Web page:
Venomous rattlesnakes are very common in the Los Vaqueros Watershed.

 A rattlesnake is distinguished by a triangular-shaped head that is noticeably larger than its neck, a dull body and a blunt tail with 1 or more rattles. It is very likely that you would hear a rattler before you see it.

When a rattlesnake feels threatened, it will shake the rattles on its tail as a warning before it strikes. It is important to listen for this fast rattling sound (almost a hissing sound) when you are hiking or engaging in other activities in the watershed.

Rattlesnake Encounters
If you hear or see a rattlesnake:
  • Stop what you are doing and remain still.
  • Visually locate the snake and slowly back away from it.
  • Maintain a safe distance from the snake.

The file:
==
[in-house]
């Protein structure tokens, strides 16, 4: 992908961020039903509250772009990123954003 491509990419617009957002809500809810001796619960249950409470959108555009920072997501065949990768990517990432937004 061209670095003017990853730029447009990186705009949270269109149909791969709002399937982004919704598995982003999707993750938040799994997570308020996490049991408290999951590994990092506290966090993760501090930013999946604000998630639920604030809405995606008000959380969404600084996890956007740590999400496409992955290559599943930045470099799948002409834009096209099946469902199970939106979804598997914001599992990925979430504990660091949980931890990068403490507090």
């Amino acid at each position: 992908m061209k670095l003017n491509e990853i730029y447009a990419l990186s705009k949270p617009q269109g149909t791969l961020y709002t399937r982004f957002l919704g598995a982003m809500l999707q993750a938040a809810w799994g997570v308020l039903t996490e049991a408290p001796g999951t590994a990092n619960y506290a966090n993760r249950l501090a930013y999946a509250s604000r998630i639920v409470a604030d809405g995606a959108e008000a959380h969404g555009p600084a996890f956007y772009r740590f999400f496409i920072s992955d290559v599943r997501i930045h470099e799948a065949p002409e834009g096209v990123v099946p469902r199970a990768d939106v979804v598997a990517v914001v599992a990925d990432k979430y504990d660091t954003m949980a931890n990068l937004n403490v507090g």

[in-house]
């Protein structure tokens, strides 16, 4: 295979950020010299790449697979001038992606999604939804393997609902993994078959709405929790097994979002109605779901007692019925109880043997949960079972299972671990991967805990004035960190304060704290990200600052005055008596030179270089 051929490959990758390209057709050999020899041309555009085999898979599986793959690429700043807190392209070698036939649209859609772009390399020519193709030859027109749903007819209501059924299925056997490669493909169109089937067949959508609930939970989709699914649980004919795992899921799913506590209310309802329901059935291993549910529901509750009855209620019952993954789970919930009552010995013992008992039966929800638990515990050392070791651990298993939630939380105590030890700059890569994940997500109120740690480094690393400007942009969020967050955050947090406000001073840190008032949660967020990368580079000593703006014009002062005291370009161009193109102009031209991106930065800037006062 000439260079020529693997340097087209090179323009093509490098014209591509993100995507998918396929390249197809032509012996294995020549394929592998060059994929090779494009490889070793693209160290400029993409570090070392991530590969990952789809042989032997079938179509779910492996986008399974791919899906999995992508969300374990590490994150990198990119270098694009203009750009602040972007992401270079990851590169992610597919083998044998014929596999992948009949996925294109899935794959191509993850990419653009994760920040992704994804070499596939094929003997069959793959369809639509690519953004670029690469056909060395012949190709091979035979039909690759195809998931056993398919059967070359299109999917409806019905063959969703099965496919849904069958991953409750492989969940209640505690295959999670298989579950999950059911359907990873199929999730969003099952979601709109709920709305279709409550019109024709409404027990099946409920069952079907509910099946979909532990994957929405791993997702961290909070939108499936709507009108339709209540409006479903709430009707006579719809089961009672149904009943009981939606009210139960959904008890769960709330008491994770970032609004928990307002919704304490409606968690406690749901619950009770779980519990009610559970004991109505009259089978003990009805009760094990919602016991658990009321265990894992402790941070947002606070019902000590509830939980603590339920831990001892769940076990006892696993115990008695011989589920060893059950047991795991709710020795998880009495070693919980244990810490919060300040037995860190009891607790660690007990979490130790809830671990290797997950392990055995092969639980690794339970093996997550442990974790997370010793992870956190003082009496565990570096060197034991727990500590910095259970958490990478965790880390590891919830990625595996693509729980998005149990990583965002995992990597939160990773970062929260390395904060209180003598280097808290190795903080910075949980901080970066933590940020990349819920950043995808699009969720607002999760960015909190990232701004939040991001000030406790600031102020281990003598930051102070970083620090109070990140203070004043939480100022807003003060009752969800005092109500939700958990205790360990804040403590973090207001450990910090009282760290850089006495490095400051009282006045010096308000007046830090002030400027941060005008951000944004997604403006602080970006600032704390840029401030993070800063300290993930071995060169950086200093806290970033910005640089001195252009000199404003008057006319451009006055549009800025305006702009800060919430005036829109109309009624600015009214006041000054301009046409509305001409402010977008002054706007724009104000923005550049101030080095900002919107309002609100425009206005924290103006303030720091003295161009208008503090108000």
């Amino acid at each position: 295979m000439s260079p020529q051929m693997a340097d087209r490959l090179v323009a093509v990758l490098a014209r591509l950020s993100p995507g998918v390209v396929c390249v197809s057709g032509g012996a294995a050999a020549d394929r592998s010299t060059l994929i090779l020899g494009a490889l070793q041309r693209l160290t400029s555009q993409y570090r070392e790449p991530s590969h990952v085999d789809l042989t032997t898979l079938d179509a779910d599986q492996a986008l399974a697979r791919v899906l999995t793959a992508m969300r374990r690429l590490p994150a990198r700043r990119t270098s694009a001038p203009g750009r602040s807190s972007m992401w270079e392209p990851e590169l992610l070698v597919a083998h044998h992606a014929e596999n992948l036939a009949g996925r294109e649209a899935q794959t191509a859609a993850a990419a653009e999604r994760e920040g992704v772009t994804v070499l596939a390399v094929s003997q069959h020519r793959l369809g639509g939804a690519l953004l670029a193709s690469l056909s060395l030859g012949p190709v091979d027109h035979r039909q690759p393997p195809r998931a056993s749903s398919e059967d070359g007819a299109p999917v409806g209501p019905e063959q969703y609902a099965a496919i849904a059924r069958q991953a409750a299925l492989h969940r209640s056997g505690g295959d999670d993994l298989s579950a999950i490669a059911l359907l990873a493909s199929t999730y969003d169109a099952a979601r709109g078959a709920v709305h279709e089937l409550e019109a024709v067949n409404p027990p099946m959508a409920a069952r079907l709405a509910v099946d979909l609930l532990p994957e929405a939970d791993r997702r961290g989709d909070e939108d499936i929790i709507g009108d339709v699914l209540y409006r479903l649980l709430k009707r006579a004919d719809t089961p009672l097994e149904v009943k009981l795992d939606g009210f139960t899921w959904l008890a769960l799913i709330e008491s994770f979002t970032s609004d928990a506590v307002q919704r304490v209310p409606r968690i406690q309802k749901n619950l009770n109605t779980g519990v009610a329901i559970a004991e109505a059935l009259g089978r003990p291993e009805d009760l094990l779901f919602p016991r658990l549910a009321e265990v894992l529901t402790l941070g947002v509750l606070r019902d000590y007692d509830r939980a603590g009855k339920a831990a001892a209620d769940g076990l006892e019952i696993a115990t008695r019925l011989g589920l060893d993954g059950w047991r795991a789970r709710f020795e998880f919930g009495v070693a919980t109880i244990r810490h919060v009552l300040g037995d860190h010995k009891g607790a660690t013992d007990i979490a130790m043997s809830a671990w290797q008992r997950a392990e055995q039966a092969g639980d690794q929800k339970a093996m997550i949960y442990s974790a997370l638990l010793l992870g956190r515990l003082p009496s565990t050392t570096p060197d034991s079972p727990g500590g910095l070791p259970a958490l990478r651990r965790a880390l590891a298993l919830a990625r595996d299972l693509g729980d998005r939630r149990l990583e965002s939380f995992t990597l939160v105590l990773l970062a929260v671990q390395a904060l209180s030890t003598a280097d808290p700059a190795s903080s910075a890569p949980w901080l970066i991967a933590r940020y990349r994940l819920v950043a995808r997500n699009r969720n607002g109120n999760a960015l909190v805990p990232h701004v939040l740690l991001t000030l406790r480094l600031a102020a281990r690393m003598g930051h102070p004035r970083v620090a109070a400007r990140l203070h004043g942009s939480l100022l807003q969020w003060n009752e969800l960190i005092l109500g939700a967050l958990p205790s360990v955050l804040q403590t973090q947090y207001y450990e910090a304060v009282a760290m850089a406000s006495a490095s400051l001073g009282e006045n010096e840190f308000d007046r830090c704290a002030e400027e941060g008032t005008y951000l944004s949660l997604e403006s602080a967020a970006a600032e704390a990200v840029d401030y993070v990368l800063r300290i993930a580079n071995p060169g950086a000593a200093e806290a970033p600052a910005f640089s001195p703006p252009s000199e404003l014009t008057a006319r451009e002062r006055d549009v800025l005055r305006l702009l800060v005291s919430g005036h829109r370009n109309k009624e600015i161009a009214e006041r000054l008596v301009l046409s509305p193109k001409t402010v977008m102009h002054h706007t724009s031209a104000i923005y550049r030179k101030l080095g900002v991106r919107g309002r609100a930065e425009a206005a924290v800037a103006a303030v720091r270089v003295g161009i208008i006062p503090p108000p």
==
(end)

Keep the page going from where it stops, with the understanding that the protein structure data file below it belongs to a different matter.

• Do not attempt to hassle, relocate or handle the snake
Rattlesnake coiled on top of rocks

Avoiding Encounters

To avoid encounters with rattlesnakes:
  • Watch the ground ahead of you.
  • Keep a close eye on your children.
  • Look carefully around logs and rocks before sitting down.
  • Avoid placing hands and feet where you can’t see clearly.
  • Avoid climbing or scrambling over rocks and boulders.
  • Scan the area around picnic tables before using them.
  • If you see a snake, give it plenty of room and leave it alone.


If you are bitten by a rattlesnake:
  • Stay calm. Rattlesnake bites are rarely fatal.
  • Get immediate medical assistance. Call 9-1-1 if possible, or go to one of the remote emergency call boxes located on some trails (See this map).
  • Lie down with affected limbs below heart.
  • Do not use tourniquets or snake bite kits.
  • If you are alone, walk (don’t run) to the nearest help.